And any ban on national team play would affect players individually, even if they had no role in the decision-making.Among the most notable teams involved in the breakaway group is Juventus, the serial Italian champion.
Its chairman, Andrea Agnelli, had been until Sunday — when he resigned from both posts — a member of UEFA’s executive board and also the head of the European Club Association, an umbrella body for more than 200 top division clubs, the majority of which will be left out of the proposed Super League.When asked by The New York Times this year to discuss his role in the talks of a breakaway league, Agnelli brushed off the idea as a “rumor.”Still, according to documents reviewed by The Times in January, plans for the breakaway league had gathered pace since last summer.
Top clubs sought to take advantage of uncertainty in the soccer industry caused by the pandemic to forge a new path that would ensure a degree of financial stability for them but would also almost certainly lead to a significant — and potentially devastating — loss in value and revenue for the teams excluded from the project.Each of the would-be permanent members of the proposed superleague was promised 350 million euros, or $425 million, to sign up, the documents said.
The group leading the effort had entered into discussions with JPMorgan Chase to raise financing for the project, according to people with knowledge of the matter.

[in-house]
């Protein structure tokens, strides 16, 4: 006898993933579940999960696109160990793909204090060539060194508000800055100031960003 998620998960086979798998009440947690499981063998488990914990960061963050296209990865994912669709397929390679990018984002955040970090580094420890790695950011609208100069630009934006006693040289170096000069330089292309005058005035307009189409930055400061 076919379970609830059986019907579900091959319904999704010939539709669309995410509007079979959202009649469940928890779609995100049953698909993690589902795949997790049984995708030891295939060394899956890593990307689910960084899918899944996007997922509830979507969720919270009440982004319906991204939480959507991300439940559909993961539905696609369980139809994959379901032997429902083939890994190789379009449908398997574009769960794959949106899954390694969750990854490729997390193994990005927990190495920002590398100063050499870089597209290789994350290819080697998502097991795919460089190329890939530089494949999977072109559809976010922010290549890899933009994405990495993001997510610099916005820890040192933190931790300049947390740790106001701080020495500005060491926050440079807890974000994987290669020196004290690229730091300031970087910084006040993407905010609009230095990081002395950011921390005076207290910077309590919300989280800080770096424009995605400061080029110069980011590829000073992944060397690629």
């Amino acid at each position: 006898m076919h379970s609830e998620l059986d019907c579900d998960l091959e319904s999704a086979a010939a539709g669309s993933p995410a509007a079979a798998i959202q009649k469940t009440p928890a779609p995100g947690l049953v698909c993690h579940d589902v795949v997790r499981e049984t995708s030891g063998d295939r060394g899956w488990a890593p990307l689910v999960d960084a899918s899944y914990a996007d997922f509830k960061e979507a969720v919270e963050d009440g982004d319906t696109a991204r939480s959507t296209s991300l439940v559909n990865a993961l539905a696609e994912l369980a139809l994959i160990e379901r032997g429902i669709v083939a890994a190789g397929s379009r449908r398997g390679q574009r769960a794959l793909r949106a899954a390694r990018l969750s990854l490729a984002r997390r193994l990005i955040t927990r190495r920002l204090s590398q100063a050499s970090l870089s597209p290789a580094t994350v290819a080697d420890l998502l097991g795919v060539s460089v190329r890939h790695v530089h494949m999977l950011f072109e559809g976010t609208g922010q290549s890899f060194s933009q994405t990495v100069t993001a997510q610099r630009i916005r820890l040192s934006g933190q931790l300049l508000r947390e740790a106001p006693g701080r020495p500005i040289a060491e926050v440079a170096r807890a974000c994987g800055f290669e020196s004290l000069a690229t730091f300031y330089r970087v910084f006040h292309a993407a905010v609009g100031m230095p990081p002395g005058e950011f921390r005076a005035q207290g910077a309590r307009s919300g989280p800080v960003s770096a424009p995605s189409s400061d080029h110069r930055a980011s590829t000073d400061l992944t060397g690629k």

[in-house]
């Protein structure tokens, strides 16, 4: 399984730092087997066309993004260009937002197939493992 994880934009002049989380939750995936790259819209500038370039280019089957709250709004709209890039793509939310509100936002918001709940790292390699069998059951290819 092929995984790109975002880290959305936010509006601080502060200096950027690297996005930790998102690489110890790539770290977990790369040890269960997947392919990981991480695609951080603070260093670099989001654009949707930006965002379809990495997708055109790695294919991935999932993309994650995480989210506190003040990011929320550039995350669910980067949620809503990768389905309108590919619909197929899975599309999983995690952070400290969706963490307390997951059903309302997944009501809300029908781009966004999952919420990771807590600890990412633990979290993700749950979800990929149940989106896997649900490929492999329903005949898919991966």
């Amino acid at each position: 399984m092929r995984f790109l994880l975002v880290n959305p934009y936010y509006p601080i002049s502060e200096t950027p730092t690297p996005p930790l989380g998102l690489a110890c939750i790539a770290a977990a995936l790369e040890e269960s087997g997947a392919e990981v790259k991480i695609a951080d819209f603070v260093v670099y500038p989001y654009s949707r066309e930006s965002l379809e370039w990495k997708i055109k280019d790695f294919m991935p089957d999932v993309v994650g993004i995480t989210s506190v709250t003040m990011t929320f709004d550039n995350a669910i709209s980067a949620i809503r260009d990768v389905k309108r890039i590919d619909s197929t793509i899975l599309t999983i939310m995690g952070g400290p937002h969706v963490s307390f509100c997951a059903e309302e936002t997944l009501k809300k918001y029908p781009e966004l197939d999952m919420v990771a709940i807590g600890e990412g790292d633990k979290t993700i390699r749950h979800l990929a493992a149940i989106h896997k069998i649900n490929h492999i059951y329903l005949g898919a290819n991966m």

The firm has so far declined to comment.Earlier this year, UEFA found a powerful ally in opposition to the plans in FIFA, which warned that any player who took part in such an unsanctioned league would be barred from appearing in any of its tournaments, including the World Cup.
The statement came after UEFA’s president, Aleksander Ceferin, demanded support from his FIFA counterpart, Gianni Infantino, amid mounting speculation that the breakaway group had FIFA’s support.By Sunday night, even the alliance of clubs led by Juventus’s Agnelli, the E.C.A., appeared to reject his idea.Significant hurdles to the plan’s implementation remain.
Governing bodies and leagues could follow through on their threats to expel the clubs and their players.
As member-owned clubs, Barcelona and Real Madrid would most likely require the support of the thousands of their supporters before formally joining, and any German clubs that agree to take part would face similar obstacles.
All can expect heavy internal opposition, too; fan groups across Europe have consistently opposed even the idea of a closed superleague.On Sunday, one umbrella fan group, Football Supporters Europe, called the superleague idea “illegitimate, irresponsible, and anti-competitive by design.”“More to the point, it is driven exclusively by greed,” the group said.
“The only ones who stand to gain are hedge funds, oligarchs and a handful of already wealthy clubs, many of which perform poorly in their own domestic leagues despite their inbuilt advantage.”Advertisement.
– April 18, 2021
Real Madrid, Super League, Man City